Unless you magically skipped world history in school, you’ve probably learned of the biggest ancient cultures over the years. Whether it was the Egyptians, the Greeks and Romans, or the aboriginal peoples of Australia, we know that this world has served as a home to shifting civilizations over the centuries. But while some cultures like those mentioned above tend to get consistent attention, others are lesser-known and are usually limited to academic communities. If you thought you knew about ancient cultures, here are four often-overlooked civilizations to expand your knowledge even further.

Caral Supe

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Location: Modern-day Peru

When you think of ancient cultures based in modern Latin America, we usually think of the Inca, Maya, and Aztec civilizations. And maybe if you’re more well-read on the topic, you might know of the Olmec. But the region is rich in distinctive Pre-Columbian civilizations, including the Caral Supe. This culture dates back to 5,000 BCE and is centralized around the Supe River in Peru. The Caral Supe are also known as the Note Chico. So, what makes this civilization so unique?

Even though the culture pre-dates the ceramic age, archeologists were able to find a major site called the Sacred City of Caral-Supe with intact structures that included six massive pyramids, numerous temples, various plazas, and an amphitheater. While the site was first “discovered” by earlier archeologists in 1905, it was left untouched until a 1994 excavation because it didn’t contain gold, silver, or pottery. In fact, those six pyramids are so massive that they were initially mistaken for hills. Today the Sacred City of Caral-Supe is a UNESCO World Heritage Site that you can visit.

Indus/Harappan

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Location: Modern-day Pakistan & India

The Indus or Harappan civilization is one of the earliest recorded on the Indian subcontinent. However, not much is known about them since researchers have yet to crack their ancient language to translate any of their writings, drawings, or stone carvings. The culture existed between 3300 and 1600 BCE and occupied a region that stretched between Pakistan and India in the Indus Valley—hence their name.

Even though archeologists and anthropologists have been unable to decipher their language, the Harappan left behind structures that provide clear insight into their capabilities and ingenuity. This culture is best known for its advanced sewage and drainage systems, well-built granaries, and impressive walls. And according to artifacts, the Harappan believed in dentistry, too. So what happened to this culture? Experts believe climate change was the culprit that caused sustained rainfall reduction. This led to population decline as groups left in search of wetter regions.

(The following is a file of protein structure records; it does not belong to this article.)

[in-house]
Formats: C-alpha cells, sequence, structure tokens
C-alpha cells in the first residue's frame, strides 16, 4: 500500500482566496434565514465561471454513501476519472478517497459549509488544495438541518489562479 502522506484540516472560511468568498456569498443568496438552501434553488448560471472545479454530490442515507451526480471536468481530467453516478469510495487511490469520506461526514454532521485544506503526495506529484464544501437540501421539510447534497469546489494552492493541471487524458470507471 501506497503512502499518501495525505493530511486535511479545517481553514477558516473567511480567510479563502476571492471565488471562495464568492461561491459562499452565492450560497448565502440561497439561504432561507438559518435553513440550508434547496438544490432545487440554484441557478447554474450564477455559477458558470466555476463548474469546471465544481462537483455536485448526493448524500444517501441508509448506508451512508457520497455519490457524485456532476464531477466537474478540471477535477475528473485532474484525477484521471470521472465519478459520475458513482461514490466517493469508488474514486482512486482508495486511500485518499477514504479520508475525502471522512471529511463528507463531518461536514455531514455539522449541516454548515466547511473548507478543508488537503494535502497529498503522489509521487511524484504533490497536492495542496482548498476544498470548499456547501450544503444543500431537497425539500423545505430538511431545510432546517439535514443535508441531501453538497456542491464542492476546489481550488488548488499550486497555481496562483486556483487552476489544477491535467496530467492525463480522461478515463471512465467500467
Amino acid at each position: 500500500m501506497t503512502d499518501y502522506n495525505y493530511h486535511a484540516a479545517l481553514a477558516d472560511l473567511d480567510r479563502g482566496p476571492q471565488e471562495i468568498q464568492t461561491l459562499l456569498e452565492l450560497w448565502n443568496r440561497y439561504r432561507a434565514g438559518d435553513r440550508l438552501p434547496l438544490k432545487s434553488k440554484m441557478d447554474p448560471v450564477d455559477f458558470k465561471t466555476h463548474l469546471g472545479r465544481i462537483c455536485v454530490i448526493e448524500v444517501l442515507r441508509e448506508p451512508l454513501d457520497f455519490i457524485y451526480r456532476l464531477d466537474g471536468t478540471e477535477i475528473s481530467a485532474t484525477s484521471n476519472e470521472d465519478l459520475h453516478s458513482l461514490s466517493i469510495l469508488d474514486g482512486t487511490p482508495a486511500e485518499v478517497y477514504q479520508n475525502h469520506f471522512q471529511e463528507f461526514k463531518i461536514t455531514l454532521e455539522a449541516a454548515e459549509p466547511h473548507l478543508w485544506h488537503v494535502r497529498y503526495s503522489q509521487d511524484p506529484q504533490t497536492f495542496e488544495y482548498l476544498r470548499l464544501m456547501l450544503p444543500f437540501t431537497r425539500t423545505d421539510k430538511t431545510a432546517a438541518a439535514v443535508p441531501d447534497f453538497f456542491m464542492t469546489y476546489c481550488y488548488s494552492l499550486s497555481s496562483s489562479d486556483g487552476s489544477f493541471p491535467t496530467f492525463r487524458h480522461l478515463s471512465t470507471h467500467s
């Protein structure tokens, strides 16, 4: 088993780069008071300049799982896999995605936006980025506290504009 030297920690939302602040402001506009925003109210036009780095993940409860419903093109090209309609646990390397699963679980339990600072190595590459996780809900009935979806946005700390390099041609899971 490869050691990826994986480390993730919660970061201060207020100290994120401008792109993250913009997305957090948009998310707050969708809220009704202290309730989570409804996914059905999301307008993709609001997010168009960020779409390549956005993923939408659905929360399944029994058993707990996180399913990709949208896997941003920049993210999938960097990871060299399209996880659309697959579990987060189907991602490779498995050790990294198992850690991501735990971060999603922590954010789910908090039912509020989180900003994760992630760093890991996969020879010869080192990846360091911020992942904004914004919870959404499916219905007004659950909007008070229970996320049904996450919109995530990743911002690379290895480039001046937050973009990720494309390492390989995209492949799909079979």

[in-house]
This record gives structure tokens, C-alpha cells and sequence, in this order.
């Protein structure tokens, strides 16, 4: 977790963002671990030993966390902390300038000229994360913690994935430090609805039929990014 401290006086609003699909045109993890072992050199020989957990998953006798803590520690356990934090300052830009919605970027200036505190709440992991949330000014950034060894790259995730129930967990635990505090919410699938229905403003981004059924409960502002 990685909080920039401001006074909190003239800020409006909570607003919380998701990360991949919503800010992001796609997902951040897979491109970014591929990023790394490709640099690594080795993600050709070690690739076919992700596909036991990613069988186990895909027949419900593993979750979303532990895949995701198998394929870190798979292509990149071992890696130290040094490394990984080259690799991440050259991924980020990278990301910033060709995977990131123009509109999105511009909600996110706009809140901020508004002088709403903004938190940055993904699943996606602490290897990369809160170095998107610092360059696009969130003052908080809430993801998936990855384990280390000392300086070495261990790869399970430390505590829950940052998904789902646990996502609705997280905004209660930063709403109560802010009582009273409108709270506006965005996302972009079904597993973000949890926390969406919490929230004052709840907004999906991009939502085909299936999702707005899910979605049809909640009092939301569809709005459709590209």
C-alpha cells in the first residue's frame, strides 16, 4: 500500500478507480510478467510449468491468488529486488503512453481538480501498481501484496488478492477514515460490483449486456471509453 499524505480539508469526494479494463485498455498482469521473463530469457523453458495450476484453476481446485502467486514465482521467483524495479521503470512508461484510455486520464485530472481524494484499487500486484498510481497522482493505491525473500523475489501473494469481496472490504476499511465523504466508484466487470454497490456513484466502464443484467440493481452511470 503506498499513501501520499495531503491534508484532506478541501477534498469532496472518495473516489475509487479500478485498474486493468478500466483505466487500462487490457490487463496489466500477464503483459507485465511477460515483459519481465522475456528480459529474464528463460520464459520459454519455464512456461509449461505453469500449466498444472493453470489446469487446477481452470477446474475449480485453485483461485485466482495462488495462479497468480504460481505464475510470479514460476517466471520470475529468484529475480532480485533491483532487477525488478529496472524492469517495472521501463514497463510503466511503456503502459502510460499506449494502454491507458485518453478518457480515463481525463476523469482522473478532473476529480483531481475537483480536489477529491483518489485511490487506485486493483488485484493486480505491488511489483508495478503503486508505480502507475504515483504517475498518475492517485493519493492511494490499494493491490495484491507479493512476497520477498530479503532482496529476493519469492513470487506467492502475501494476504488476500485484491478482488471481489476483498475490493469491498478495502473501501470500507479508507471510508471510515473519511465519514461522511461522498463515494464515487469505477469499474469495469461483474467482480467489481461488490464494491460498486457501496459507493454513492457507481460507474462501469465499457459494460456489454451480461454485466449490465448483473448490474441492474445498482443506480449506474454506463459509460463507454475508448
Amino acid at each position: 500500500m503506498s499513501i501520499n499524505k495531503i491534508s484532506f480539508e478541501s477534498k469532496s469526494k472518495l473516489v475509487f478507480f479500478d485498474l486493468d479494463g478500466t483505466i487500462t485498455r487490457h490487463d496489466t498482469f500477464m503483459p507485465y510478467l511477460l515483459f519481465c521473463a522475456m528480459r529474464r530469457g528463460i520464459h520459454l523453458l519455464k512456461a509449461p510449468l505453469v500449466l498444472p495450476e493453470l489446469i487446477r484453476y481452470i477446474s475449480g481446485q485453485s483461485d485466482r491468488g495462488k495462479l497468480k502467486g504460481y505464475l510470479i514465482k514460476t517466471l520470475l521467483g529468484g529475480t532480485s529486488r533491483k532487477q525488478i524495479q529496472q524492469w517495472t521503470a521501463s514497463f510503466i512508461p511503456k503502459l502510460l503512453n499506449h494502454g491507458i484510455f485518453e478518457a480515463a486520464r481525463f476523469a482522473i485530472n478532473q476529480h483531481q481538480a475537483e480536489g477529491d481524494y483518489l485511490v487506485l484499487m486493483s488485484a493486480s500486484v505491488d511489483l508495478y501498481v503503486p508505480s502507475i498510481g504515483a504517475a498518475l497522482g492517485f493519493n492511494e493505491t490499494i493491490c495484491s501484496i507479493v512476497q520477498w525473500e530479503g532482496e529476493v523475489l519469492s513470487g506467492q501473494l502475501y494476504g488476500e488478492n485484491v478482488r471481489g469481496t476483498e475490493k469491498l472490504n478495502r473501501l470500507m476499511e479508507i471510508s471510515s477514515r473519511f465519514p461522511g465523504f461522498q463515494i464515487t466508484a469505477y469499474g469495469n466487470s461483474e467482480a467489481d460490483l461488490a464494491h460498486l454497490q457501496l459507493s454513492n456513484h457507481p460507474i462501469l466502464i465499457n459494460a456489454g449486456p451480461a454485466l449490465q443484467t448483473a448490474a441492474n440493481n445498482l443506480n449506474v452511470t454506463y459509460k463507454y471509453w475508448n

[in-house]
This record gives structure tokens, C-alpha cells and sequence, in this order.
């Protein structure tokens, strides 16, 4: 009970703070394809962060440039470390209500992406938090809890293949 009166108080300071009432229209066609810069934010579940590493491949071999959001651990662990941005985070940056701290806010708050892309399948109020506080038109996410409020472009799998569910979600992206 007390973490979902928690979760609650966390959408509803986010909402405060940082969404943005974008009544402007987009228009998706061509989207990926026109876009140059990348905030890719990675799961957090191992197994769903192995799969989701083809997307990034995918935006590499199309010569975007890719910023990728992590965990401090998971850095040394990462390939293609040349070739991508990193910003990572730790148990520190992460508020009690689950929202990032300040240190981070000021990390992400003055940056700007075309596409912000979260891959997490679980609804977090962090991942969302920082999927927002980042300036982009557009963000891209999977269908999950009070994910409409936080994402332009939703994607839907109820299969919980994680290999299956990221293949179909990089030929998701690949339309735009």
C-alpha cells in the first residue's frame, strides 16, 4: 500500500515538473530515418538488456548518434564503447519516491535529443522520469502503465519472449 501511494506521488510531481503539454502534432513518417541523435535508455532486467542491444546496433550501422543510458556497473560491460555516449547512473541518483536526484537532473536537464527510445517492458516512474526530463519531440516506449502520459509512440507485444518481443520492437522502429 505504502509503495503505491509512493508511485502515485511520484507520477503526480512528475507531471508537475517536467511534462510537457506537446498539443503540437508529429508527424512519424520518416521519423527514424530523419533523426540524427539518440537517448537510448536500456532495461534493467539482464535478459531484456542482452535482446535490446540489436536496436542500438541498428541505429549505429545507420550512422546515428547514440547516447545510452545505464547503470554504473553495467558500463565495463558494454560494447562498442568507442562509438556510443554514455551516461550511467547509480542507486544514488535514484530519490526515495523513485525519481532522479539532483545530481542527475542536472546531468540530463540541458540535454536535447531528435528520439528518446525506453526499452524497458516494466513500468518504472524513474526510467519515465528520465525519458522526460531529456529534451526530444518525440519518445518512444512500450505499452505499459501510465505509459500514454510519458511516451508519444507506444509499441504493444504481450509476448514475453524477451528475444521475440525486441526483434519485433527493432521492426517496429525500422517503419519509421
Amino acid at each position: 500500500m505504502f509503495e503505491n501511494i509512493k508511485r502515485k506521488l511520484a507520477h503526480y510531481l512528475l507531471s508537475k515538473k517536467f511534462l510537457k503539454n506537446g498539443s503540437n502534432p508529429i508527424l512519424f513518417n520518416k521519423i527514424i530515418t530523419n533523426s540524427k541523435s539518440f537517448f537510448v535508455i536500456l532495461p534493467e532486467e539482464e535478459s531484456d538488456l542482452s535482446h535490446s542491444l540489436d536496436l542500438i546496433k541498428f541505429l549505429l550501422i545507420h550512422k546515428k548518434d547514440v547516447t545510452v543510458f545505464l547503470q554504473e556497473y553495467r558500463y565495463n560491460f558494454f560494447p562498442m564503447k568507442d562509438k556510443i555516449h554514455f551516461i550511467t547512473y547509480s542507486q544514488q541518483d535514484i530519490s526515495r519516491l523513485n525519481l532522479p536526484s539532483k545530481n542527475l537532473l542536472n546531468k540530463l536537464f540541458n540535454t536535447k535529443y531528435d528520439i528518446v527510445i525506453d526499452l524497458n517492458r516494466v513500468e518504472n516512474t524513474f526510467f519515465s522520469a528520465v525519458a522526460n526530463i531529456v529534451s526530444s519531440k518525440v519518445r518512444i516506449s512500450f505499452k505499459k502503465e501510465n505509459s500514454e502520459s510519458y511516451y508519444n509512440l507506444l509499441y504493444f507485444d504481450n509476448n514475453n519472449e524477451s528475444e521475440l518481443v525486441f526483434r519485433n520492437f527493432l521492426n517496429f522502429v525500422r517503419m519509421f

Sanxingdui

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Location: Modern-day China

Ancient cultures can be found nearly anywhere in the world. It can be hard to believe, in some cases, that there could be anything from pre-civilizations to long-standing cultures. But even in a country like China—which has a rich and ancient history—the current culture wasn’t the first. The Sanxingdui is a Bronze Age culture that lived in what is now the Sichuan province of China. So what do we know about this culture? Sadly, aside from beautiful artwork that has been discovered over the years, the Sanxingdui is a bit of an enigma. To date, no written words have ever been found from the archeological sites.

The culture is best known for creating massive carvings out of bronze and intricate engravings on delicate materials like jade. Artifacts from their settlements were first discovered in 1929 with later discoveries in 1986 unearthing eight-foot-tall statues. Experts theorize that geological events led to the settlement’s abandonment somewhere between 1200 to 1100 BCE. Geologic evidence shows that a possible earthquake and landslide took place 2,800 to 3,000 years ago that could have cut off their access to the Minjiang River. But a nearby settlement, Jinsha, features nearly identical artifacts that point to the possibility that the Sanxingdui relocated there.

The Bell-Beakers

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Location: Modern-day Europe & northern Africa

Who built Stonehenge? Experts have proof that the Bell-Beakers heavily contributed to creating this unique structure. However, the culture is so obscure that they’re named purely for their most commonly-found artifact—shaped pottery that looks like an upside down bell. The Bell-Beakers are believed to have lived between 2800 and 1800 BCE and occupied lands across Europe from the present-day United Kingdom to the Czech Republic and as far south as northern Africa.

More recent research has shown that the Bell-Beakers weren’t the first people who inhabited the present-day U.K., but they ultimately became the dominant genetic contributors. DNA evidence of prehistoric skeletons reveal that a massive migration occurred over the course of hundreds of years, nearly replacing the previous Neolithic cultures. Present-day Brits have more in common genetically with the Bell-Beakers than the Neolithic peoples.